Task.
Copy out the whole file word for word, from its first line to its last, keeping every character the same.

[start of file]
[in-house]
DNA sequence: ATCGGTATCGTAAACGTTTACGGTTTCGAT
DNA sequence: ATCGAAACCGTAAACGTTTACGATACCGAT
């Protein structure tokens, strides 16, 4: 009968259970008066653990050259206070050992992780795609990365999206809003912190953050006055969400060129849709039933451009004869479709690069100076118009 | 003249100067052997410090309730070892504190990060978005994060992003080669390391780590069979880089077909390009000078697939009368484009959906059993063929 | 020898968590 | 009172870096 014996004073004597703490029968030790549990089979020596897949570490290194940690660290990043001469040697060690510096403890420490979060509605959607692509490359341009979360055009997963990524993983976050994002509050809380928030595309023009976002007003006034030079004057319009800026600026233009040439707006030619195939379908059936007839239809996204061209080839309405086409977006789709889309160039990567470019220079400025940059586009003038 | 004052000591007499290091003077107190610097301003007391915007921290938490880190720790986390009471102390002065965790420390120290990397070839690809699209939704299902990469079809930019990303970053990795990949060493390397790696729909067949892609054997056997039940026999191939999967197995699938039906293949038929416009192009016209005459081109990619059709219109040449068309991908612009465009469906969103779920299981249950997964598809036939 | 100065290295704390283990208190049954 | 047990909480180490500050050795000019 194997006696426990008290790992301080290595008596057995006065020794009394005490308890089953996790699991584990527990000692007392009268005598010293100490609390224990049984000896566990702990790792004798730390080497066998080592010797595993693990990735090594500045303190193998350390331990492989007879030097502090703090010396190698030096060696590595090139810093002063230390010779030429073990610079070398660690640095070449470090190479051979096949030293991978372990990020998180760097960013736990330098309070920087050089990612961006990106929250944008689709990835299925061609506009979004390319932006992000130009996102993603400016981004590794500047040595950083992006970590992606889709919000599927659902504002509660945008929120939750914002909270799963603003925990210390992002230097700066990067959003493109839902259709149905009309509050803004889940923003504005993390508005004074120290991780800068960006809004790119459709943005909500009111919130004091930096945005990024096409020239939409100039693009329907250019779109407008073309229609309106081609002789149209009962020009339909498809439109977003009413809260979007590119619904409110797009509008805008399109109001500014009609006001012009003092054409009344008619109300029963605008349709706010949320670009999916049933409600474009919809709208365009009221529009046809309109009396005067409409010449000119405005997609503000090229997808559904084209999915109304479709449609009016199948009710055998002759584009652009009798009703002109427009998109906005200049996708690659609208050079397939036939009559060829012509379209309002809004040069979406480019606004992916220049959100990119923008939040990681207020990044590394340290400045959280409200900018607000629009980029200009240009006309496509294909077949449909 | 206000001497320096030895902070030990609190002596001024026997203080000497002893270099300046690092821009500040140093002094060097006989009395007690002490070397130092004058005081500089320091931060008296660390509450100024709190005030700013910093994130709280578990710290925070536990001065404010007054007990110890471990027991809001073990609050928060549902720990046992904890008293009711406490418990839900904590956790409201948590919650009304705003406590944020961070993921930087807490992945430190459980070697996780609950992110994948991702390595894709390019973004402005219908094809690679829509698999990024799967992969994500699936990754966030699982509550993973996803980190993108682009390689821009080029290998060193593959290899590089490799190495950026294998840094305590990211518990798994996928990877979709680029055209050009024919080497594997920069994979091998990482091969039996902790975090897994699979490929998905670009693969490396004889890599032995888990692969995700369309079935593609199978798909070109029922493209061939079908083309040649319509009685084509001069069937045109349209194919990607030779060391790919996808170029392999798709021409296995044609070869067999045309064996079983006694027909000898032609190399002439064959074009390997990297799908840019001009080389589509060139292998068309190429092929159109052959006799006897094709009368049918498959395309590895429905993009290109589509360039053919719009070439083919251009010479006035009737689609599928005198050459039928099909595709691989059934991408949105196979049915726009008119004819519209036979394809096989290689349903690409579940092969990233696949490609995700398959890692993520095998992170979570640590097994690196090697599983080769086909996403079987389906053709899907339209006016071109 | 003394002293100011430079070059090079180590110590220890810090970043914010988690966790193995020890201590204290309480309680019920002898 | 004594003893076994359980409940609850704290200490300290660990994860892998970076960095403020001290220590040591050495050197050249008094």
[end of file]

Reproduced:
[in-house]
DNA sequence: ATCGGTATCGTAAACGTTTACGGTTTCGAT
DNA sequence: ATCGAAACCGTAAACGTTTACGATACCGAT
């Protein structure tokens, strides 16, 4: 009968259970008066653990050259206070050992992780795609990365999206809003912190953050006055969400060129849709039933451009004869479709690069100076118009 | 003249100067052997410090309730070892504190990060978005994060992003080669390391780590069979880089077909390009000078697939009368484009959906059993063929 | 020898968590 | 009172870096 014996004073004597703490029968030790549990089979020596897949570490290194940690660290990043001469040697060690510096403890420490979060509605959607692509490359341009979360055009997963990524993983976050994002509050809380928030595309023009976002007003006034030079004057319009800026600026233009040439707006030619195939379908059936007839239809996204061209080839309405086409977006789709889309160039990567470019220079400025940059586009003038 | 004052000591007499290091003077107190610097301003007391915007921290938490880190720790986390009471102390002065965790420390120290990397070839690809699209939704299902990469079809930019990303970053990795990949060493390397790696729909067949892609054997056997039940026999191939999967197995699938039906293949038929416009192009016209005459081109990619059709219109040449068309991908612009465009469906969103779920299981249950997964598809036939 | 100065290295704390283990208190049954 | 047990909480180490500050050795000019 194997006696426990008290790992301080290595008596057995006065020794009394005490308890089953996790699991584990527990000692007392009268005598010293100490609390224990049984000896566990702990790792004798730390080497066998080592010797595993693990990735090594500045303190193998350390331990492989007879030097502090703090010396190698030096060696590595090139810093002063230390010779030429073990610079070398660690640095070449470090190479051979096949030293991978372990990020998180760097960013736990330098309070920087050089990612961006990106929250944008689709990835299925061609506009979004390319932006992000130009996102993603400016981004590794500047040595950083992006970590992606889709919000599927659902504002509660945008929120939750914002909270799963603003925990210390992002230097700066990067959003493109839902259709149905009309509050803004889940923003504005993390508005004074120290991780800068960006809004790119459709943005909500009111919130004091930096945005990024096409020239939409100039693009329907250019779109407008073309229609309106081609002789149209009962020009339909498809439109977003009413809260979007590119619904409110797009509008805008399109109001500014009609006001012009003092054409009344008619109300029963605008349709706010949320670009999916049933409600474009919809709208365009009221529009046809309109009396005067409409010449000119405005997609503000090229997808559904084209999915109304479709449609009016199948009710055998002759584009652009009798009703002109427009998109906005200049996708690659609208050079397939036939009559060829012509379209309002809004040069979406480019606004992916220049959100990119923008939040990681207020990044590394340290400045959280409200900018607000629009980029200009240009006309496509294909077949449909 | 206000001497320096030895902070030990609190002596001024026997203080000497002893270099300046690092821009500040140093002094060097006989009395007690002490070397130092004058005081500089320091931060008296660390509450100024709190005030700013910093994130709280578990710290925070536990001065404010007054007990110890471990027991809001073990609050928060549902720990046992904890008293009711406490418990839900904590956790409201948590919650009304705003406590944020961070993921930087807490992945430190459980070697996780609950992110994948991702390595894709390019973004402005219908094809690679829509698999990024799967992969994500699936990754966030699982509550993973996803980190993108682009390689821009080029290998060193593959290899590089490799190495950026294998840094305590990211518990798994996928990877979709680029055209050009024919080497594997920069994979091998990482091969039996902790975090897994699979490929998905670009693969490396004889890599032995888990692969995700369309079935593609199978798909070109029922493209061939079908083309040649319509009685084509001069069937045109349209194919990607030779060391790919996808170029392999798709021409296995044609070869067999045309064996079983006694027909000898032609190399002439064959074009390997990297799908840019001009080389589509060139292998068309190429092929159109052959006799006897094709009368049918498959395309590895429905993009290109589509360039053919719009070439083919251009010479006035009737689609599928005198050459039928099909595709691989059934991408949105196979049915726009008119004819519209036979394809096989290689349903690409579940092969990233696949490609995700398959890692993520095998992170979570640590097994690196090697599983080769086909996403079987389906053709899907339209006016071109 | 003394002293100011430079070059090079180590110590220890810090970043914010988690966790193995020890201590204290309480309680019920002898 | 004594003893076994359980409940609850704290200490300290660990994860892998970076960095403020001290220590040591050495050197050249008094």